Jamie Lee Curtis and Lea Michele are thrilled to be 'Scream Queens' - Metro US

Jamie Lee Curtis and Lea Michele are thrilled to be ‘Scream Queens’

Steve Dietl, Fox

You may know “Glee” star Lea Michele is in Ryan Murphy’s new project, “Scream Queens,” but chances are, it’ll take you a minute to realize it’s her. The actress wears a giant neck brace and plays a bit of a nerd in the horror/comedy hybrid, and she says she’s pretty happy people don’t know it’s her.

“I love it,” Michele says. “Even the people who know me super well, like a lot of the crew members who came from ‘Glee’ and are now on ‘Scream Queens,’ will see me at work and they’ll be like, I didn’t even know I was talking to you.”

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It’s a bit of a change from her last job, certainly, and Michele confirms, “Ryan won’t have me sing. He wants us to be different. I appreciate that.”

But even though things are changing a bit, Michele says it’s good to be around “family faces, familiar family. There’s a trust there. I know I’m in incredible hands.”

Not only is she around a familiar family, but she gets to work with the acknowledged queen of the genre, Jamie Lee Curtis, who plays the dean of the college Michele’s character attends. She says she didn’t ask Curtis for advice on horror, but that her influence is there in other ways.

“Jamie Lee is an incredible role model in how to be on set as an actor. She is the greatest sort of centering unit. I can’t express how grateful we are to have someone that really holds down the fort,” says Michele.

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And Curtis seems pretty happy to be there, too, saying, “It’s the best part I”ll ever have in my life.”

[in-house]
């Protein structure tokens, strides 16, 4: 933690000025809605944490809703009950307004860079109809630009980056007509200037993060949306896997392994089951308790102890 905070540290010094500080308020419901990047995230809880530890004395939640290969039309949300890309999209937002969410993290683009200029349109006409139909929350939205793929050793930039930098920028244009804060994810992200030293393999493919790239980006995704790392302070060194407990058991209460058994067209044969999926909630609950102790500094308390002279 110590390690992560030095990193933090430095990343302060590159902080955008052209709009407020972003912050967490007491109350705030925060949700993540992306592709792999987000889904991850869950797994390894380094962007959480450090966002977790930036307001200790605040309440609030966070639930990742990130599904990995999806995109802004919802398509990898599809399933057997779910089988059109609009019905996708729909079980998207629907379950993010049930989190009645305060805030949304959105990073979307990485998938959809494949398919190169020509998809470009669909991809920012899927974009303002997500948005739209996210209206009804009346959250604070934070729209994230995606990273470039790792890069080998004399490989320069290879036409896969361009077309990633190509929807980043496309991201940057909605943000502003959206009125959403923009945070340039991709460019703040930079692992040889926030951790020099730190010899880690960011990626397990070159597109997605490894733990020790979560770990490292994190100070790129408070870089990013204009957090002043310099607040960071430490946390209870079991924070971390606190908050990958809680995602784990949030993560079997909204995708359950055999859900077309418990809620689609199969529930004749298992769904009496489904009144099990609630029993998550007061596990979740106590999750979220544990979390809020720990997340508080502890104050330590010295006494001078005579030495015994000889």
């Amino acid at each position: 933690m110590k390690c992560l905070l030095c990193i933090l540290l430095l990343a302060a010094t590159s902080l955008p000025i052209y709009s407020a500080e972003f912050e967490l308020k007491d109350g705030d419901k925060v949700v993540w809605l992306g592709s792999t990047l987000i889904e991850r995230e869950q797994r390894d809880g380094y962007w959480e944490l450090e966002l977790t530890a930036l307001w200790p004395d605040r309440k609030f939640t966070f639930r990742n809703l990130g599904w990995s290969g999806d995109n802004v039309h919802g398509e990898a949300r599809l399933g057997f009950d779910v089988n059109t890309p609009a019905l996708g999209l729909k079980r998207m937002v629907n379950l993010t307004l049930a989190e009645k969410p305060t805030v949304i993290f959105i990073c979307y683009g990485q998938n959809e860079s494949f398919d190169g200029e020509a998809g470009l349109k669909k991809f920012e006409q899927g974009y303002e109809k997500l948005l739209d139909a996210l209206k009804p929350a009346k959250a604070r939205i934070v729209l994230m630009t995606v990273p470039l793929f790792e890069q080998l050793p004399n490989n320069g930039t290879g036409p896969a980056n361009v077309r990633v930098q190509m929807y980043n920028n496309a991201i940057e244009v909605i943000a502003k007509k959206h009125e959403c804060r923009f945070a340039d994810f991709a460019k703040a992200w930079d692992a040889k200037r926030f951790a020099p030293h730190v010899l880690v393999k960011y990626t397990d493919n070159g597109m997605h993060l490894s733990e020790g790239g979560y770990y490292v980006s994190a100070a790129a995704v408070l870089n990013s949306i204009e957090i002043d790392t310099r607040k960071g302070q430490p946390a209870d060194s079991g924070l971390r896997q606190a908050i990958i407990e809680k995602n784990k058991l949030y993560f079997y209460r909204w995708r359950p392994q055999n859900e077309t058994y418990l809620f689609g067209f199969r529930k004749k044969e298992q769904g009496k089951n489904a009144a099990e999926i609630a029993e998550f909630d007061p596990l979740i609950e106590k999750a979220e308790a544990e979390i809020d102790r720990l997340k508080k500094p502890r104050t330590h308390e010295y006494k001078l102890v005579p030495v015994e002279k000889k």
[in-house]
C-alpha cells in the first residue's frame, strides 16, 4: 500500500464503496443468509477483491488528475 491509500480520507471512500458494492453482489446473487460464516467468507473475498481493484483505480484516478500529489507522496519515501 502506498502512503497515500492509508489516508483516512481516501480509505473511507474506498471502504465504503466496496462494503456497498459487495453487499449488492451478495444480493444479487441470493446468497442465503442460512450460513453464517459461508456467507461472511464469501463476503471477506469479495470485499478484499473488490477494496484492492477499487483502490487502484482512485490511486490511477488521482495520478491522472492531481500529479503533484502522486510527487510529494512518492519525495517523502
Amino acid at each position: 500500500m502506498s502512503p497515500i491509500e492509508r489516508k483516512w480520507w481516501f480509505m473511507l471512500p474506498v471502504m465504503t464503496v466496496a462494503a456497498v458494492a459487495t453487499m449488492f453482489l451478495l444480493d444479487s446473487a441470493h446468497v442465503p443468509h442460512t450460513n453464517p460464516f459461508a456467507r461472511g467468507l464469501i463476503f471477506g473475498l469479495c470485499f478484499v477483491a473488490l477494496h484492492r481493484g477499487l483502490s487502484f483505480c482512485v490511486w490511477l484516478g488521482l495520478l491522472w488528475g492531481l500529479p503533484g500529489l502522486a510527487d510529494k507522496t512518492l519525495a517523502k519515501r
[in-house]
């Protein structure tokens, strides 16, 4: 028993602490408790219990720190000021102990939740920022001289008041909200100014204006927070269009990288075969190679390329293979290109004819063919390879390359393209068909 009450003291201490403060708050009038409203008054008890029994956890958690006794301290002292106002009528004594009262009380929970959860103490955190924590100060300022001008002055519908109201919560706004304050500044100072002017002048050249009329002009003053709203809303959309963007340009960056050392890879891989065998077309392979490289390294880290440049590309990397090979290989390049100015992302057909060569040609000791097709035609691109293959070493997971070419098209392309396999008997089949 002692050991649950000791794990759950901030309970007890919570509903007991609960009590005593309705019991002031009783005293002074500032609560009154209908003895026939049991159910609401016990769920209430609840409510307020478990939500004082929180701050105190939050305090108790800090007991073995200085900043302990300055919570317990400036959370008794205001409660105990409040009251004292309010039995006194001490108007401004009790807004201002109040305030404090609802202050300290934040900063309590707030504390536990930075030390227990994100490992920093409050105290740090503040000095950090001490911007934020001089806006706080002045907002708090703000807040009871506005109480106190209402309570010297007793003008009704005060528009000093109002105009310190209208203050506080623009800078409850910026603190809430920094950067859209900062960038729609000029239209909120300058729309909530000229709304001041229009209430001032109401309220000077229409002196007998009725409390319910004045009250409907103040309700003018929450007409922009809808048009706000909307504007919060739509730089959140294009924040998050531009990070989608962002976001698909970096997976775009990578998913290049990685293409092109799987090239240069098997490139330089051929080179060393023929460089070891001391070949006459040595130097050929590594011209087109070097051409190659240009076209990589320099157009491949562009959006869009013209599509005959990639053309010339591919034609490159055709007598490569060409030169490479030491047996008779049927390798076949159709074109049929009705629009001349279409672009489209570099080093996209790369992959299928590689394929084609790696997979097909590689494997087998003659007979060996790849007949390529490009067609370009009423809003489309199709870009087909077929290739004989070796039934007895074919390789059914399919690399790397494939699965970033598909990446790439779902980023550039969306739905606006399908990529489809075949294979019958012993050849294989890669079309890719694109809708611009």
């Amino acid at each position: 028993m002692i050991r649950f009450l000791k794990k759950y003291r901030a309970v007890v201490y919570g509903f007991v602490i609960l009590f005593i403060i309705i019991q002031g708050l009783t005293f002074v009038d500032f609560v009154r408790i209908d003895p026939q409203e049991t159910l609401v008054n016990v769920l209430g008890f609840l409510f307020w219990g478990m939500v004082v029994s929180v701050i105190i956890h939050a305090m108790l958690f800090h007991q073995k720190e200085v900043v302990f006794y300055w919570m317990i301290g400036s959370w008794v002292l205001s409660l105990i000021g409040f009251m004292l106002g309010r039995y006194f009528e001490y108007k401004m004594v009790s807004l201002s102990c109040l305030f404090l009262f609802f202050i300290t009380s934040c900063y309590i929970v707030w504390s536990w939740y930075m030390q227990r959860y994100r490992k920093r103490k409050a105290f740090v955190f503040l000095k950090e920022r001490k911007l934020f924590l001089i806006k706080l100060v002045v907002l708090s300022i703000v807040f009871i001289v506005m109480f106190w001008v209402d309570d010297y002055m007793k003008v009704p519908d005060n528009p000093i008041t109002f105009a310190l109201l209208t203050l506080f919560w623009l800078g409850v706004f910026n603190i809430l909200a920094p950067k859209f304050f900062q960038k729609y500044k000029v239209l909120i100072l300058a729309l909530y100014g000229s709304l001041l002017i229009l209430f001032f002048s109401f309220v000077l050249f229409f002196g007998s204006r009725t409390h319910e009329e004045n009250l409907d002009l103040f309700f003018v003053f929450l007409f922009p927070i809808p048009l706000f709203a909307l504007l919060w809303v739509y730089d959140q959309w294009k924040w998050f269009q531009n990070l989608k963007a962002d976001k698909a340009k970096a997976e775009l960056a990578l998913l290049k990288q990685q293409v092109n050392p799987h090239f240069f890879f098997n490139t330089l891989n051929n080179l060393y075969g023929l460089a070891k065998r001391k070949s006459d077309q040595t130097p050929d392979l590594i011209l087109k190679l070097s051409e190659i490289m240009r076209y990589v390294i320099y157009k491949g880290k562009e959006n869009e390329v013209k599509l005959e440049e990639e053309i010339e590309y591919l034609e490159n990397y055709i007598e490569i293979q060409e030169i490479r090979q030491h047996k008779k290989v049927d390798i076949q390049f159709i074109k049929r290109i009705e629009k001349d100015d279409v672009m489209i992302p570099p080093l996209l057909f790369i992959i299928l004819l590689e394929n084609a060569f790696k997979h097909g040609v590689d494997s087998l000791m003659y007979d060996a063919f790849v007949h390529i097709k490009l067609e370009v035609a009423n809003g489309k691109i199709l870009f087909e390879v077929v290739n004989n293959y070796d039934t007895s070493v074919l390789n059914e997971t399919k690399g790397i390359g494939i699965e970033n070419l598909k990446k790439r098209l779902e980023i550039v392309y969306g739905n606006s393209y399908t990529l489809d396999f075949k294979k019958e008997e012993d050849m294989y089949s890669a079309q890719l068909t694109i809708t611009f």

She’s seen a lot of changes happen over the years in the horror genre, which “Scream Queens” explores. There’s a sharply comedic aspect to the show in between the gory deaths, and Curtis says that’s something that had to happen to horror films.

“They have to evolve. It has to be something that grows and changes, because the trope gets tired,” Curtis explains.

While a lot of actors might scoff at horror as a genre, Curtis differs. “Without the horror film industry, I wouldn’t be here. I wouldn’t be enjoying my life. I owe everything I have to [‘Halloween’ director] John Carpenter, who somehow saw something me way back in 1978 in a tiny little office on Cahuenga Boulevard for a $300,000 movie that he wrote where he hired me to play the virginal repressed babysitter, and from that moment, my life has changed.”

But don’t expect to see Curtis tuning in to the next “Paranormal Activity.”

“I am the person who anyone will say to me, oh no no, you can’t see that, Jamie. I scare easily. I scare very easily and there is nothing about being scared that I like,” says Curtis. “My husband and I, in our wedding vows, vowed not to give each other surprise parties.”

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